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POSIX Realtime Extensions Subgroup

Joe Gwinn <> reports on the April 1998 meeting in Dallas, TX.

POSIX.13, after years of effort, is now IEEE Std 1003.13-1998, having been approved by the IEEE Standards Board on 19 March 1998.

The System Services Realtime subgroup (SSWG-RT) has three other approved standards: POSIX.1b-1993 (realtime extensions, was called POSIX.4), POSIX.1c-1995 (pthreads, was called POSIX.4a), and POSIX.1i-1995 (technical corrections to POSIX.1b). These base standards and their corrigenda have all been incorporated into the published standard ISO/IEC 9945-1:1996, as discussed in greater detail below. IEEE Std 1003.13-1998 (realtime profiles) will remain a freestanding document.

SSWG-RT has four active formal projects: P1003.1d (more realtime extensions, was called P1003.4b), P1003.1j (yet more realtime extensions, was unofficially called P1003.4d), P1003.1q (Trace), discussed below, and POSIX.1n (technical corrections to 1003.1c).

POSIX.13 is a family of four related realtime profiles ranging in size from the very small through to a full-featured platform conforming to essentially all of POSIX.1-1990, POSIX.1b-1993 and POSIX.1c (threads). This set of profiles is also known as the "slice and dice" profile set, since it allows subsetting of the base standard. Such subsetting, allowing mandatory features of the base standard to be omitted, is not normally allowed in POSIX profiles, and POSIX.13 is a special case.

The smaller profiles specify just that subset of POSIX interfaces needed to "clothe" widely used small kernels such as pSOS (from ISI), VxWorks (from Wind River), MTOS (from IPI), VRTX32 (now from Mentor, originally from Hunter&Ready), and the ORKID interface standard (from VITA), which although very similar in approach and function, differ greatly in interface details. As a matter of interest, there are more of these small kernels in UNIX systems than there are UNIX kernels because, for instance, many I/O controllers and peripherals themselves use one of these small kernels.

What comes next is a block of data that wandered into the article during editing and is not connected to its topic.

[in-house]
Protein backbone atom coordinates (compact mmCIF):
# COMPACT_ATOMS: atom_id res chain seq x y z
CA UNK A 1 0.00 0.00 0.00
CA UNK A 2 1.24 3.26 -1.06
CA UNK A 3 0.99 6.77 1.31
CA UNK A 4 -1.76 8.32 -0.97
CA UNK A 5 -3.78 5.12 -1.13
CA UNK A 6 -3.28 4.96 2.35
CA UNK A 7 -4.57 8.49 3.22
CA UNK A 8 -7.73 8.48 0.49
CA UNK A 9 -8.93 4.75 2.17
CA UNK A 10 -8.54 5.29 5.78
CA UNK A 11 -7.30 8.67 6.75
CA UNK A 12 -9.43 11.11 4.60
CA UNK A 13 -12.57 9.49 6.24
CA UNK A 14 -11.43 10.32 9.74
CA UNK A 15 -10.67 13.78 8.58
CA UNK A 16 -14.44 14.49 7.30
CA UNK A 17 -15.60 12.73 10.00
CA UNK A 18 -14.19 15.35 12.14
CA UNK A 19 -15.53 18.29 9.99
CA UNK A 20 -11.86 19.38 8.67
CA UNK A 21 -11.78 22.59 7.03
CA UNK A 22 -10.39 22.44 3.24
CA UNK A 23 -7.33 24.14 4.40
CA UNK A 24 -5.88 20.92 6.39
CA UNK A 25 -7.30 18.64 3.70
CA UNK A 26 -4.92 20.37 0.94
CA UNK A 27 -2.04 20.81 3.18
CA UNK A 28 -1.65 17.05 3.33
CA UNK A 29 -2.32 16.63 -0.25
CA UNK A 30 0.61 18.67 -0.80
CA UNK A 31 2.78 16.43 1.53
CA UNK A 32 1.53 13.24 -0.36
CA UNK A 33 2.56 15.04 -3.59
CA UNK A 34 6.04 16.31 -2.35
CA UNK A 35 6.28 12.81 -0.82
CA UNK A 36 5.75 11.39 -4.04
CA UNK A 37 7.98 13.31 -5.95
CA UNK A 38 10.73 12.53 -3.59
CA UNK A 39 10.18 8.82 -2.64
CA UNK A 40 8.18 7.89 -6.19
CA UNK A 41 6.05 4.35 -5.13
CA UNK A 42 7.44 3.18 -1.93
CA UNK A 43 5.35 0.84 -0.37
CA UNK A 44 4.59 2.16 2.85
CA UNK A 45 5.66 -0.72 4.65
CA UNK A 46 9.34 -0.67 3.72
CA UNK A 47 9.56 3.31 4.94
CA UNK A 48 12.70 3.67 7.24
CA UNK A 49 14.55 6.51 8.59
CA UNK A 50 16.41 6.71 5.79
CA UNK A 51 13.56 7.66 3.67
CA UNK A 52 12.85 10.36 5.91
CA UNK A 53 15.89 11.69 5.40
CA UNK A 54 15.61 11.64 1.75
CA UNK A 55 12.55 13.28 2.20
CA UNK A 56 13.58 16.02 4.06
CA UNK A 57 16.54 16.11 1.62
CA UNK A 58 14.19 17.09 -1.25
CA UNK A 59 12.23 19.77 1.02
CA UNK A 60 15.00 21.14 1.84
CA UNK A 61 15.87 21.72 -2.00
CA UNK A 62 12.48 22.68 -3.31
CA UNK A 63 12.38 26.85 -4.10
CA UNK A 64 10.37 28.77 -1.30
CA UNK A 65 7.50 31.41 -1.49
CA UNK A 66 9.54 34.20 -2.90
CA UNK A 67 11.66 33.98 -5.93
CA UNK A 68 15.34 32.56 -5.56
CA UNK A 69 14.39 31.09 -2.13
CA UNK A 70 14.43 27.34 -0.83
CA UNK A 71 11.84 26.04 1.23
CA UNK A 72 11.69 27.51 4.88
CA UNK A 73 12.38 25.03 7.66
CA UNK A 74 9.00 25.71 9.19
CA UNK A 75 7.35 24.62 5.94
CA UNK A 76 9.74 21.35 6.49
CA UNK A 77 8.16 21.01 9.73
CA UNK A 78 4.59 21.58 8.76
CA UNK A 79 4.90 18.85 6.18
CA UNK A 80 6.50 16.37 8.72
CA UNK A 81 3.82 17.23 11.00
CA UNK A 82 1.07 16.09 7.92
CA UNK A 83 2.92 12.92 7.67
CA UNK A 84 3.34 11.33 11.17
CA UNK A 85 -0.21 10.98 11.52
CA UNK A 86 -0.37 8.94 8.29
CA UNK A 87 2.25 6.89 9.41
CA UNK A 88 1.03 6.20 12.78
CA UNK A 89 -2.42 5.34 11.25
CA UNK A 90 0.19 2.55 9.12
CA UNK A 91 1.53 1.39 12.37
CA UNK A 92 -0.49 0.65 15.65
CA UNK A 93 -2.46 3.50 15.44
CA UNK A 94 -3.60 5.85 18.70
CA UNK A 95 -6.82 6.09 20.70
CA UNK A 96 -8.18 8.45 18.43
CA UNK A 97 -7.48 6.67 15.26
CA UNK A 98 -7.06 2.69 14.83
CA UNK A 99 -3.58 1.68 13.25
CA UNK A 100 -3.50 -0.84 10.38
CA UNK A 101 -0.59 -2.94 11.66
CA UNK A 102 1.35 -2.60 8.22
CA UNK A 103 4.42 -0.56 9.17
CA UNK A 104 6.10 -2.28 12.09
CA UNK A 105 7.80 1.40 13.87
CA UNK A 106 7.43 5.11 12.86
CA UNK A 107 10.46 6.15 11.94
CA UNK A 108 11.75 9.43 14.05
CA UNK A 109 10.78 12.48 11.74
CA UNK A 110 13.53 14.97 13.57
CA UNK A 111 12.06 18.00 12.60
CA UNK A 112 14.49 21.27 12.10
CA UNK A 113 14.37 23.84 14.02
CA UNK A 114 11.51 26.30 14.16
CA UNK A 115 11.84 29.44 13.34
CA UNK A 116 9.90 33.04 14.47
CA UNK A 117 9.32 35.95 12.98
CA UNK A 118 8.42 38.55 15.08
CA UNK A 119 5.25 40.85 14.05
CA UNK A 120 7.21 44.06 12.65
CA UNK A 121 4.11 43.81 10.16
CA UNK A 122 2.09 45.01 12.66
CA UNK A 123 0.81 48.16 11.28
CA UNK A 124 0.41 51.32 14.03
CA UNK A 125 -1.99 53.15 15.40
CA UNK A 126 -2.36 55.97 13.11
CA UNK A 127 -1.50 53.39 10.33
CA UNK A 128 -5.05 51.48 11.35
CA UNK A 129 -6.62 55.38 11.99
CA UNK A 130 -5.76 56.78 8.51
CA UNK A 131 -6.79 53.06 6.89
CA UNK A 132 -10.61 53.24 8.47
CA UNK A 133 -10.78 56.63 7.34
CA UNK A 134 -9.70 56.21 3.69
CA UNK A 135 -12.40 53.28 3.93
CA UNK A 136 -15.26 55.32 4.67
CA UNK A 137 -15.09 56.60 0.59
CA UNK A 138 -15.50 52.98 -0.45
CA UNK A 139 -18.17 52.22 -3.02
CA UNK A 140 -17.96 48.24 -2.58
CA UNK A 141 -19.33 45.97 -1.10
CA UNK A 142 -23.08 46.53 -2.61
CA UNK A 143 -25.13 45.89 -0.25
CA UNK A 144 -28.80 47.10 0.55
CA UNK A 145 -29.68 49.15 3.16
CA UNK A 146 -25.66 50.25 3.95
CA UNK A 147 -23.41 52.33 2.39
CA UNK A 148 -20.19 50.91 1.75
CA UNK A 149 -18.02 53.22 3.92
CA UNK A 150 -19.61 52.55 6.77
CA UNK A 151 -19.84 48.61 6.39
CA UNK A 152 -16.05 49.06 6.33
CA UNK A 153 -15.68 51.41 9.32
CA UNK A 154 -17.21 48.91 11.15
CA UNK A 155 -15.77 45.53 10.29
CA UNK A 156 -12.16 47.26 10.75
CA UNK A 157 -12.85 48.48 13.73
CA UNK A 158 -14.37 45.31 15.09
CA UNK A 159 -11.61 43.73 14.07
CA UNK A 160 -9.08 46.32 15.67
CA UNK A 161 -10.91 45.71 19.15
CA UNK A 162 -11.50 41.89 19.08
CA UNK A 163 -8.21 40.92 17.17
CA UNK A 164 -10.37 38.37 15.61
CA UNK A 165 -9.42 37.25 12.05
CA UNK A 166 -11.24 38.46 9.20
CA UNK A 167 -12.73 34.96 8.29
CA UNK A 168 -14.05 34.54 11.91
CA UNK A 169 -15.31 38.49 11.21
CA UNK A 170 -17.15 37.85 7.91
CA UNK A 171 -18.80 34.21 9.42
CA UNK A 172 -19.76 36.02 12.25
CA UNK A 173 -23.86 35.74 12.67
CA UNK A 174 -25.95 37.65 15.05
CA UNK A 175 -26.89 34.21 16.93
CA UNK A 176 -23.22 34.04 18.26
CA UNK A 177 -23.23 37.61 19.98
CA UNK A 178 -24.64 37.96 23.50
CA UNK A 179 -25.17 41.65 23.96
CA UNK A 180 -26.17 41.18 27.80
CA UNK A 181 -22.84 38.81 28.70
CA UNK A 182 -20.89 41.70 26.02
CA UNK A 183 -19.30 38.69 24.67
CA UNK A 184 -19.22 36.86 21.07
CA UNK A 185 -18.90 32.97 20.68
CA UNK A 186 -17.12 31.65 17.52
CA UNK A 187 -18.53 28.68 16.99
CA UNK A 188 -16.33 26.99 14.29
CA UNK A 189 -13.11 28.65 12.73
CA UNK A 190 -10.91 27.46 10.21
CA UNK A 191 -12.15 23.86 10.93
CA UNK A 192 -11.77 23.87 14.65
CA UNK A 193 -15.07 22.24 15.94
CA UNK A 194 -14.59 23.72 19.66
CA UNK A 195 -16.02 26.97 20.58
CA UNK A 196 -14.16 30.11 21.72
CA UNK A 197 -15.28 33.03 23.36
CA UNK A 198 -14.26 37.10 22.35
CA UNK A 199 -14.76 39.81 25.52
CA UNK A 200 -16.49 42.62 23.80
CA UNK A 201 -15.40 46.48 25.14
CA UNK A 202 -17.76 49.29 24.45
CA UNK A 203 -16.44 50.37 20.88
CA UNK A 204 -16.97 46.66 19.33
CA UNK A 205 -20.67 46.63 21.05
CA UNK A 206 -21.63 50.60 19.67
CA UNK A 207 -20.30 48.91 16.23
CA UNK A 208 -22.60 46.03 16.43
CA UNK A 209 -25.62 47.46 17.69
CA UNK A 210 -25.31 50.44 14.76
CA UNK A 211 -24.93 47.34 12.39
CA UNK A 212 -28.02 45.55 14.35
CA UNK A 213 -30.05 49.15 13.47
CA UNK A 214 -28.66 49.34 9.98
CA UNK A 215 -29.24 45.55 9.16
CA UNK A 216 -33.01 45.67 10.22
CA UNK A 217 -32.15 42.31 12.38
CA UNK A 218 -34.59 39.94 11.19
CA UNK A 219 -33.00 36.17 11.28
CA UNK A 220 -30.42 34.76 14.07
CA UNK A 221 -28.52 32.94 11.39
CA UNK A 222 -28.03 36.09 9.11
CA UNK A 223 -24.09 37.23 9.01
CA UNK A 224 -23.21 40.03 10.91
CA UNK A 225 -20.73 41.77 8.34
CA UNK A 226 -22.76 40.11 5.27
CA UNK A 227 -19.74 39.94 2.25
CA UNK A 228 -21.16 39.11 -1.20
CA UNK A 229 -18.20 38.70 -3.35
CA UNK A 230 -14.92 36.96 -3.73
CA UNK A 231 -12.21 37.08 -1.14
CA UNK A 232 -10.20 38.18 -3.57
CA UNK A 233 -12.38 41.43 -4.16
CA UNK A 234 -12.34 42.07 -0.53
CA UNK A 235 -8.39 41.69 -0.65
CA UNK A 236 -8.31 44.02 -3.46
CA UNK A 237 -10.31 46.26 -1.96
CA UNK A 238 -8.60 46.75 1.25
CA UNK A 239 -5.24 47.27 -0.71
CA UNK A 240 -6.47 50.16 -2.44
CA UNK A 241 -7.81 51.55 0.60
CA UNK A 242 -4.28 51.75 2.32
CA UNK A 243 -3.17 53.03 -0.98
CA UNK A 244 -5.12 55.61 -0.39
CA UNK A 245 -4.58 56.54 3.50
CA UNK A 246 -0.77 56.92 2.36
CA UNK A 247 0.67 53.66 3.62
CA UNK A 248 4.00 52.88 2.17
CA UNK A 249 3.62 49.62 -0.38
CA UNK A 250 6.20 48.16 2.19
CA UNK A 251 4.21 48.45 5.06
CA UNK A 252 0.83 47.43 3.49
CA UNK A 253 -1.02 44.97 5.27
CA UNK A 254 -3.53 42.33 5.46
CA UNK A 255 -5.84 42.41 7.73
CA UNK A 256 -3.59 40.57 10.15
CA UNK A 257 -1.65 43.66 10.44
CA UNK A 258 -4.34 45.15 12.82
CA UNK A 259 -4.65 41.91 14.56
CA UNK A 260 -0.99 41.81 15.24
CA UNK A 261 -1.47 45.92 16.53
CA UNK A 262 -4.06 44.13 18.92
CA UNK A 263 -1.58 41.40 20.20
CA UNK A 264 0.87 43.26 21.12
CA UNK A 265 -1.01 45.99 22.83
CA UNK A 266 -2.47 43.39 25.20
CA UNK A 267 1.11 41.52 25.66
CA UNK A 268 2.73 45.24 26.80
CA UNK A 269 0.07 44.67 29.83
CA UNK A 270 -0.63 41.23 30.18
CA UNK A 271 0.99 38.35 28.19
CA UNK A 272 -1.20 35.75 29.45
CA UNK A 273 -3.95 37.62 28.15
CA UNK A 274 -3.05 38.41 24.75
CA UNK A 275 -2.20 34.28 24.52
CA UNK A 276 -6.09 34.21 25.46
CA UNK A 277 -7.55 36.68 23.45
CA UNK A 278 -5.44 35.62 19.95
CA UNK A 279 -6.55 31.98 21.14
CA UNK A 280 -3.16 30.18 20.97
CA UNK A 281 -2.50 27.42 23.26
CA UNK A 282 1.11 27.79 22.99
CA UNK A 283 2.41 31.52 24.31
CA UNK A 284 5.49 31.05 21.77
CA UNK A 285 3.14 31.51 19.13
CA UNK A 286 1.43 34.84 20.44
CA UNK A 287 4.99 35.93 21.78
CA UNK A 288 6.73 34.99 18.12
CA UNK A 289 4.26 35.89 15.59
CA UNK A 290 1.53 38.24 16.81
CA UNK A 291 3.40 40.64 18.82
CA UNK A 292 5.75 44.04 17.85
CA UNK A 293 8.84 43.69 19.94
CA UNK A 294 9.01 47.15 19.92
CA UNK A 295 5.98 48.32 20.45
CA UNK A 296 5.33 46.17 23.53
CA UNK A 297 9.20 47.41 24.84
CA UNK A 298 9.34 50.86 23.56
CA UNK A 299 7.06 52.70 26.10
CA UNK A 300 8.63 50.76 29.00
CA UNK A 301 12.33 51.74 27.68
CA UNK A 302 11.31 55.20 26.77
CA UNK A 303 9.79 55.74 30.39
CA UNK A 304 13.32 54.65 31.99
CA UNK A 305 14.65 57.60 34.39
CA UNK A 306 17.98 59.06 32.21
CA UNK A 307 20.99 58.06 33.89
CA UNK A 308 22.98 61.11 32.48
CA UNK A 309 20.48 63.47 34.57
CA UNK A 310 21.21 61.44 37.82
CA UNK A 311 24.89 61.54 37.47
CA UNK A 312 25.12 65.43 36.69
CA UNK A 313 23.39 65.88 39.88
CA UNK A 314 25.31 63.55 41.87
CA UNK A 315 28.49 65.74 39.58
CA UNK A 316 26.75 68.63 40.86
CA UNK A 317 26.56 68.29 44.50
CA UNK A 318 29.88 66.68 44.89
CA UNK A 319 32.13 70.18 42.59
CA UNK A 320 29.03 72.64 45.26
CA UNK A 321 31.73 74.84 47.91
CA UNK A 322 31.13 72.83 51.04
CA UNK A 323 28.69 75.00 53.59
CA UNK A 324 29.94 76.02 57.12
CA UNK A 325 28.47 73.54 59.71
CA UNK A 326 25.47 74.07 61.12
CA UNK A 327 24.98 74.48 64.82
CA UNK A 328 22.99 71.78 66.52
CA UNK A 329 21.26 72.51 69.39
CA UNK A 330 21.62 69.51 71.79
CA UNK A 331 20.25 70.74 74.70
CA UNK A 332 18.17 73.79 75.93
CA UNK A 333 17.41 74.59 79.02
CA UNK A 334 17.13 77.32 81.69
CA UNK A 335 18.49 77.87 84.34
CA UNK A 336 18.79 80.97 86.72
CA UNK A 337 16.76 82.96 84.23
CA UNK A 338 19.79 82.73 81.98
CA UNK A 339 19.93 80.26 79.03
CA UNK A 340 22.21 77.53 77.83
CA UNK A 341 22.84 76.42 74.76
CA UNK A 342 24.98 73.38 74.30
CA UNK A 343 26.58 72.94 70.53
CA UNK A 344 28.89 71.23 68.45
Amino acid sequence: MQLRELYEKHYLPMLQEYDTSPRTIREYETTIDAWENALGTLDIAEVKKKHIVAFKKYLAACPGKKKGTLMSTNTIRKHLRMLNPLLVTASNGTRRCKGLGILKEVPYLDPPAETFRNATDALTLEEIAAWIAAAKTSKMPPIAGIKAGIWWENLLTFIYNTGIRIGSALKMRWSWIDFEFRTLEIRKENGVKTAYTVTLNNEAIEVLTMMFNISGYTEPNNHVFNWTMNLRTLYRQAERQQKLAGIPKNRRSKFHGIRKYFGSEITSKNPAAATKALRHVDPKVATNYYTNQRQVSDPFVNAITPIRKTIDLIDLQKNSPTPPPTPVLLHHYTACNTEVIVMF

Standardization of these interfaces will yield the same benefits for embedded and realtime systems as standardization of UNIX did for workstations. In addition, the POSIX.13 interfaces are chosen to allow multi-computer distributed systems to be built, such as those used in factory automation. Such systems are typically set up as a hierarchy, with a few large-profile machines at the top, and a large number of smaller profile machines at the bottom controlling this or that piece of machinery, perhaps with an intermediate layer of supervisory machines between top and base, and all communicating with peers, superiors, and subordinates, as needed.

Other work within SSWG-RT includes POSIX.1d, where Draft 10 went out for its first recirculation in March 1997 (with Interrupt Control, a particularly contentious area, and Device Control, deferred and moved into non-normative annexes). The last ballot closed on 21 April 1997, at 45% affirmative (30% short of the required 75%), with a low fraction of the ballot group voting or responding to ballot resolution emails. The Ballot Group, which was quite stale, has therefore been reformed.